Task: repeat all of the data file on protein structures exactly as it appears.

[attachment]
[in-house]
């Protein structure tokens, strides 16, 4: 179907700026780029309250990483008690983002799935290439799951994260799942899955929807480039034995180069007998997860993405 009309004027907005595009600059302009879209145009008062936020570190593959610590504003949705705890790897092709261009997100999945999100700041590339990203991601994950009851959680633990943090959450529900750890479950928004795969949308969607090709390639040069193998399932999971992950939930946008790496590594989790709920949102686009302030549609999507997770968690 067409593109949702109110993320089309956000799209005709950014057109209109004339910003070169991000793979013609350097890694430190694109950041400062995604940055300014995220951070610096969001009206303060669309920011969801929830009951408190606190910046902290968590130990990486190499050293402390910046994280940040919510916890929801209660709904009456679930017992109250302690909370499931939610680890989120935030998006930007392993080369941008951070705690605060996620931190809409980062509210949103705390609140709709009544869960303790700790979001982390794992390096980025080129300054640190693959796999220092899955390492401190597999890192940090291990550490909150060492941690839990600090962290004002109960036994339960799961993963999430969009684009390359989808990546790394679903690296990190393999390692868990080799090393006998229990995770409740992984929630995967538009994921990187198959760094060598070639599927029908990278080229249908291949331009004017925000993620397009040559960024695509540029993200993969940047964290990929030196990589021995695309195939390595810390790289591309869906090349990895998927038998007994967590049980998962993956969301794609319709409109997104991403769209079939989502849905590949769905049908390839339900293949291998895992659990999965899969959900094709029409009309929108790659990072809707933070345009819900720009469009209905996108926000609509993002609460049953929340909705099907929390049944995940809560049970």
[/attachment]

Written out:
[in-house]
């Protein structure tokens, strides 16, 4: 179907700026780029309250990483008690983002799935290439799951994260799942899955929807480039034995180069007998997860993405 009309004027907005595009600059302009879209145009008062936020570190593959610590504003949705705890790897092709261009997100999945999100700041590339990203991601994950009851959680633990943090959450529900750890479950928004795969949308969607090709390639040069193998399932999971992950939930946008790496590594989790709920949102686009302030549609999507997770968690 067409593109949702109110993320089309956000799209005709950014057109209109004339910003070169991000793979013609350097890694430190694109950041400062995604940055300014995220951070610096969001009206303060669309920011969801929830009951408190606190910046902290968590130990990486190499050293402390910046994280940040919510916890929801209660709904009456679930017992109250302690909370499931939610680890989120935030998006930007392993080369941008951070705690605060996620931190809409980062509210949103705390609140709709009544869960303790700790979001982390794992390096980025080129300054640190693959796999220092899955390492401190597999890192940090291990550490909150060492941690839990600090962290004002109960036994339960799961993963999430969009684009390359989808990546790394679903690296990190393999390692868990080799090393006998229990995770409740992984929630995967538009994921990187198959760094060598070639599927029908990278080229249908291949331009004017925000993620397009040559960024695509540029993200993969940047964290990929030196990589021995695309195939390595810390790289591309869906090349990895998927038998007994967590049980998962993956969301794609319709409109997104991403769209079939989502849905590949769905049908390839339900293949291998895992659990999965899969959900094709029409009309929108790659990072809707933070345009819900720009469009209905996108926000609509993002609460049953929340909705099907929390049944995940809560049970």